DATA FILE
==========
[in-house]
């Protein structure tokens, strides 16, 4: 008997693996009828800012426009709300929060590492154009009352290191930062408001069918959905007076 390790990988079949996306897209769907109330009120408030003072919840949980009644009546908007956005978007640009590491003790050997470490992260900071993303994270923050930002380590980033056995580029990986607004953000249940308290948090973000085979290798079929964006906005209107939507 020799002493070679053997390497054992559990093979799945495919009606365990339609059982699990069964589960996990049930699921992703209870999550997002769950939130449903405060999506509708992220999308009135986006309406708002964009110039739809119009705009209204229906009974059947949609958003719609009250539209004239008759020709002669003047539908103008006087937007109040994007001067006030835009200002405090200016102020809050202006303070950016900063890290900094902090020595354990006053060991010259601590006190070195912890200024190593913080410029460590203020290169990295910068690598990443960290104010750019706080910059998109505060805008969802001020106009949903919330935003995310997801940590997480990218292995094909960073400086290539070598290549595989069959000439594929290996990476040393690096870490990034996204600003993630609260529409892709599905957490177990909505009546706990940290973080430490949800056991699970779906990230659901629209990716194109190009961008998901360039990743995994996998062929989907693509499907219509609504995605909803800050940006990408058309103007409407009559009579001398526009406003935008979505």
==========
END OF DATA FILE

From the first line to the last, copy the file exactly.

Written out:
[in-house]
């Protein structure tokens, strides 16, 4: 008997693996009828800012426009709300929060590492154009009352290191930062408001069918959905007076 390790990988079949996306897209769907109330009120408030003072919840949980009644009546908007956005978007640009590491003790050997470490992260900071993303994270923050930002380590980033056995580029990986607004953000249940308290948090973000085979290798079929964006906005209107939507 020799002493070679053997390497054992559990093979799945495919009606365990339609059982699990069964589960996990049930699921992703209870999550997002769950939130449903405060999506509708992220999308009135986006309406708002964009110039739809119009705009209204229906009974059947949609958003719609009250539209004239008759020709002669003047539908103008006087937007109040994007001067006030835009200002405090200016102020809050202006303070950016900063890290900094902090020595354990006053060991010259601590006190070195912890200024190593913080410029460590203020290169990295910068690598990443960290104010750019706080910059998109505060805008969802001020106009949903919330935003995310997801940590997480990218292995094909960073400086290539070598290549595989069959000439594929290996990476040393690096870490990034996204600003993630609260529409892709599905957490177990909505009546706990940290973080430490949800056991699970779906990230659901629209990716194109190009961008998901360039990743995994996998062929989907693509499907219509609504995605909803800050940006990408058309103007409407009559009579001398526009406003935008979505």